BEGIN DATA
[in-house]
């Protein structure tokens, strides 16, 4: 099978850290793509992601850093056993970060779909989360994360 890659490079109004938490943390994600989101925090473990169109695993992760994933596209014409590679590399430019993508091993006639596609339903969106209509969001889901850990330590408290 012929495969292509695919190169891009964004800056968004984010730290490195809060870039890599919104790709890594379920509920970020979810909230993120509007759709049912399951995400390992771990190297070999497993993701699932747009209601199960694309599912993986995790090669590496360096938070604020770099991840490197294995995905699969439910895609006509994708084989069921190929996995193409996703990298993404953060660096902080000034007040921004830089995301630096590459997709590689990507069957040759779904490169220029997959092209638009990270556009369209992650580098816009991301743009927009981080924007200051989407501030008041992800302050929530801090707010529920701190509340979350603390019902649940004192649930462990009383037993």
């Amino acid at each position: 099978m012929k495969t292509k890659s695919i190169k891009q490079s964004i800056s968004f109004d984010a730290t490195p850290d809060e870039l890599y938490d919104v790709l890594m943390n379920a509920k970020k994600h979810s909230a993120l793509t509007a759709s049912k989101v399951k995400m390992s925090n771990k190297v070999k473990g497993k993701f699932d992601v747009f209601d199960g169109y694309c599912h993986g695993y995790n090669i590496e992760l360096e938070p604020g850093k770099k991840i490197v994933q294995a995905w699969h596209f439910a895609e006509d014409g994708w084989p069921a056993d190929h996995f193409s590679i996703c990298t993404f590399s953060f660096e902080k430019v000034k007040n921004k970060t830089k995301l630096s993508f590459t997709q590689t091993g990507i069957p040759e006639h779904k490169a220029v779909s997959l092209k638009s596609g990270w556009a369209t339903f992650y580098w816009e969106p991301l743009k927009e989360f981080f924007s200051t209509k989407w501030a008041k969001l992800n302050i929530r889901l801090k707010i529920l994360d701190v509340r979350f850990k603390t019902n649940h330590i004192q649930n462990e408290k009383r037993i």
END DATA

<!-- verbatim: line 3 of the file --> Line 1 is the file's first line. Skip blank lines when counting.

């Amino acid at each position: 099978m012929k495969t292509k890659s695919i190169k891009q490079s964004i800056s968004f109004d984010a730290t490195p850290d809060e870039l890599y938490d919104v790709l890594m943390n379920a509920k970020k994600h979810s909230a993120l793509t509007a759709s049912k989101v399951k995400m390992s925090n771990k190297v070999k473990g497993k993701f699932d992601v747009f209601d199960g169109y694309c599912h993986g695993y995790n090669i590496e992760l360096e938070p604020g850093k770099k991840i490197v994933q294995a995905w699969h596209f439910a895609e006509d014409g994708w084989p069921a056993d190929h996995f193409s590679i996703c990298t993404f590399s953060f660096e902080k430019v000034k007040n921004k970060t830089k995301l630096s993508f590459t997709q590689t091993g990507i069957p040759e006639h779904k490169a220029v779909s997959l092209k638009s596609g990270w556009a369209t339903f992650y580098w816009e969106p991301l743009k927009e989360f981080f924007s200051t209509k989407w501030a008041k969001l992800n302050i929530r889901l801090k707010i529920l994360d701190v509340r979350f850990k603390t019902n649940h330590i004192q649930n462990e408290k009383r037993i």